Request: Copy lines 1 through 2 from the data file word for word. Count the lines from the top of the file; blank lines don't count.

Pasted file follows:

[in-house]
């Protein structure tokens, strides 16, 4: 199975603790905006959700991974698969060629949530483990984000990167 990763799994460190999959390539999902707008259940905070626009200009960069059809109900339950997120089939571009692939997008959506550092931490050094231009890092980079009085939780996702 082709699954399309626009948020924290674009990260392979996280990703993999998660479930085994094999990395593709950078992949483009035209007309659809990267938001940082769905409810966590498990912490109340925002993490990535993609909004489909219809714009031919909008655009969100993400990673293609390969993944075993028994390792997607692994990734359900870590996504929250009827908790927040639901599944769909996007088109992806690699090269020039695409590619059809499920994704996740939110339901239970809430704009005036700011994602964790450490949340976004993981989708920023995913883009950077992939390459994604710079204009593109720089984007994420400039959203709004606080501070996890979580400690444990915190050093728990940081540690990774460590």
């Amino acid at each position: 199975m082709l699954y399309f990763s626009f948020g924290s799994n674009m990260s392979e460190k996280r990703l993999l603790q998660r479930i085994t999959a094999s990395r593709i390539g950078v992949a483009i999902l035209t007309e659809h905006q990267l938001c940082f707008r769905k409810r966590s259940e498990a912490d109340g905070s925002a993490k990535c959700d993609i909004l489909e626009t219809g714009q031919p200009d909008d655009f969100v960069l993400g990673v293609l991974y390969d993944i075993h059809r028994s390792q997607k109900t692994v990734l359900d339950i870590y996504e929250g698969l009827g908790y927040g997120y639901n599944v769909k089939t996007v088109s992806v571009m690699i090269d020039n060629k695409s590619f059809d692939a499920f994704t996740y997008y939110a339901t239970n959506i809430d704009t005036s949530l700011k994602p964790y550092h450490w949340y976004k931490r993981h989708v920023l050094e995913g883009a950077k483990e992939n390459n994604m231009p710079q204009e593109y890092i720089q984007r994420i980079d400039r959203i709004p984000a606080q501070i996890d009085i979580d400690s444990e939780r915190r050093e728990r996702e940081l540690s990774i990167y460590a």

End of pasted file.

[in-house]
């Protein structure tokens, strides 16, 4: 199975603790905006959700991974698969060629949530483990984000990167 990763799994460190999959390539999902707008259940905070626009200009960069059809109900339950997120089939571009692939997008959506550092931490050094231009890092980079009085939780996702 082709699954399309626009948020924290674009990260392979996280990703993999998660479930085994094999990395593709950078992949483009035209007309659809990267938001940082769905409810966590498990912490109340925002993490990535993609909004489909219809714009031919909008655009969100993400990673293609390969993944075993028994390792997607692994990734359900870590996504929250009827908790927040639901599944769909996007088109992806690699090269020039695409590619059809499920994704996740939110339901239970809430704009005036700011994602964790450490949340976004993981989708920023995913883009950077992939390459994604710079204009593109720089984007994420400039959203709004606080501070996890979580400690444990915190050093728990940081540690990774460590």